How to familiarize yourself with a new app

A window with commands to get a repository up and running the commands are as follows: `git clone` `composer install` `npm install` `cp .env.example .env` `php artisan key:generate`

Opening up a new project that you're unfamiliar with can be daunting. Where do you start? What does the stack look like? After working at Tighten for two years and routinely switching to different projects, I have developed a system to familiarize myself with an application quickly.

Step 1: What are we working with?

When reviewing a new app, I like to look at the composer.json and package.json to get a high-level overview of the app. If the Laravel version is 8 or 9, I would note that the structure will differ from a brand-new app and that I might want to upgrade. I also look at if Livewire or Inertia.js are installed; these will tell me where to expect frontend logic to live. In addition, it's helpful to keep an eye out for any package that is unfamiliar and look it up to learn more about it. By doing this step in the beginning I can have an idea of what the app might do, or features it implements when exploring in Step 3.

Step 2: Can we get up and running?

Reviewing the is a crucial step before installing. Projects with more complicated setups (i.e. anything with Docker) often describe the steps needed to start. For example, Tighten's Ozzie project has an in-depth section on setting up a local installation.


If the project doesn't have a documented process, add one! Anyone coming to the project after you will be thankful.

In general, this process includes cloning the repository, copy the environment example file, install composer and npm packages, generate an app key, migrate the database, and seeding the database. The specific process and commands that I use for nine out of ten projects can be found below:

  1. Clone the repo (git clone
  2. Install dependencies from within the repository's folder (composer install && npm install)
  3. Copy the example .env file: cp .env.example .env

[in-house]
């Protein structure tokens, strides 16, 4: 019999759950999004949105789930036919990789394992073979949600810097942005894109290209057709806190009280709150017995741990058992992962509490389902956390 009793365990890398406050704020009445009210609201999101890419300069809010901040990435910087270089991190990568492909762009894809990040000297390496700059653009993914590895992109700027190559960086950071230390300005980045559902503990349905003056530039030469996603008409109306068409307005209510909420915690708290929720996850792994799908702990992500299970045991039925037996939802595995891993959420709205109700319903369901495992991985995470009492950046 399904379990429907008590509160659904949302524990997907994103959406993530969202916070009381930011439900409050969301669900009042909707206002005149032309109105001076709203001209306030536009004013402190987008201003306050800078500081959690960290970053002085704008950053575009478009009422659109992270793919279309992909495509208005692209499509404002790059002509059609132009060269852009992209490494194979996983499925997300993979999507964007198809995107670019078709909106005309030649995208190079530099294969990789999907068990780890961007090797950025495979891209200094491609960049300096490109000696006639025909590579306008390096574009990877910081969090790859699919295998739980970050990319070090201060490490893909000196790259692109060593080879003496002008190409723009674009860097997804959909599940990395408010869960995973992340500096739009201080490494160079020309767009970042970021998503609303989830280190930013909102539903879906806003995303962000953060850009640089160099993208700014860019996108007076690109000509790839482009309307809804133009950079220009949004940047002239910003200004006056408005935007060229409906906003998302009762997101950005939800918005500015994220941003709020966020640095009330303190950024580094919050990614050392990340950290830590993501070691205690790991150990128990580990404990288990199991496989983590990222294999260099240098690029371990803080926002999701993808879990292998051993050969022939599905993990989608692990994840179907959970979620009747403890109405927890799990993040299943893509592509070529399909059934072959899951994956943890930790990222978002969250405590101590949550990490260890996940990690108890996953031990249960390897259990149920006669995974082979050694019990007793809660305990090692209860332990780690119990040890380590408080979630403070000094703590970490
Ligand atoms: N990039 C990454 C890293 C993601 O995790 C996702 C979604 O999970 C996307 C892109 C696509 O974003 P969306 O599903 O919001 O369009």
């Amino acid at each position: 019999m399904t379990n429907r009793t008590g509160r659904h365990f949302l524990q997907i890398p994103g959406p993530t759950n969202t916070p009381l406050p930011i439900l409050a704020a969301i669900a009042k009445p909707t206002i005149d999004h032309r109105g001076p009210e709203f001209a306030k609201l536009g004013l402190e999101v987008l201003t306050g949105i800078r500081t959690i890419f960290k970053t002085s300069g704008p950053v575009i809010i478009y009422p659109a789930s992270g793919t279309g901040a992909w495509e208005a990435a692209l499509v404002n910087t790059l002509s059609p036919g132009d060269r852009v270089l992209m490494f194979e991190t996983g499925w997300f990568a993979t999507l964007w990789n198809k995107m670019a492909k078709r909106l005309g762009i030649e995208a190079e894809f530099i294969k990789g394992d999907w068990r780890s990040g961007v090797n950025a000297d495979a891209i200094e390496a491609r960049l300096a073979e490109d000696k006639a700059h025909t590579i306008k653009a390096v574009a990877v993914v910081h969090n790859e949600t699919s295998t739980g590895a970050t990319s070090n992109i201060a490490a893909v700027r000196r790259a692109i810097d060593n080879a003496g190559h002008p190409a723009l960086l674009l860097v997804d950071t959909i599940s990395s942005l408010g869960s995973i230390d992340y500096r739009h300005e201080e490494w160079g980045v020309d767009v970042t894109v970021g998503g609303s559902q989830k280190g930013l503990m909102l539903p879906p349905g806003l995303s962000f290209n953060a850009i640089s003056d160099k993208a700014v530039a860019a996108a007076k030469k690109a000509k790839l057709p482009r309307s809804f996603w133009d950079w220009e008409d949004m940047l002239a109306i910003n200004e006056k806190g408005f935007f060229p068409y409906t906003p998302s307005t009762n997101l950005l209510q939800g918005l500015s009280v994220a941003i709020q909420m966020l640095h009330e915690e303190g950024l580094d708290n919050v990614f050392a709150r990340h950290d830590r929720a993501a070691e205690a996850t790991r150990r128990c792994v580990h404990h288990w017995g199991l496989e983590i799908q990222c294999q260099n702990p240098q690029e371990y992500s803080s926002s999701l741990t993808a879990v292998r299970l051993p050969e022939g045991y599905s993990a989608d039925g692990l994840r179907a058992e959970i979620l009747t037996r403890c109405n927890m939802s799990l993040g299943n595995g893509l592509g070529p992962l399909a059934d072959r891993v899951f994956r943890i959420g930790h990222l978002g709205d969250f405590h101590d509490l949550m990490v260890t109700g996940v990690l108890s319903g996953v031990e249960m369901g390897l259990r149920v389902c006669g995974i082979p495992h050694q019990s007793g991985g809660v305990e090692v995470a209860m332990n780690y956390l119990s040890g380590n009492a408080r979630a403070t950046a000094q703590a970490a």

4. Run php artisan key:generate
  5. Run php artisan migrate:fresh --seed


I have a couple aliases to run these commands to get me running on a new project quickly and save a few key strokes.

bash alias init="composer install && npm install && cp .env.example .env && php artisan key:generate"

bash alias fresh="php artisan migrate:fresh --seed"

Before moving on to the next step, it is helpful to run the tests to get a general state of the app. If everything passes, I can assume everything is installed correctly. If tests fail and the project has continuous integration actions, I'll look at those to see how long they have been failing. This tells me how much the maintainers care about keeping their tests current. Sometimes, when tests fail, it lets me know I'm missing a key or dependency. For example, a project I was on used AWS heavily, and an S3 key to get the tests to pass.

Step 3: Follow the code

Next, I like clicking around the application and following my path in my code editor. I'll go to the root page, try to register, go to different pages, and play around. While doing that, I follow the path I take in my code editor. I'll look at the routes/web.php to find the route that matches the page I'm currently on, then follow it to the controller (or Livewire component). When the page is doing something interesting or different, I also open the view to look at that. While going through this process, I take notes of any questions I have and anything, interesting or unusual.

Step 4: Ask Questions

While making notes, I do my best to explore the code to answer any questions, but sometimes, the best thing to do is ask another person on the project to answer them. Any issues I have may be attributed to institutional intricacies I wouldn't be familiar with.

Asking questions can go a long way to help you understand the code and create goodwill with the other developers on the project. When asking questions, I do my best to frame them to indicate a desire to understand and wrap my head around the code. I do not want them to think that the code is wrong, or by extensions, they're bad for writing it.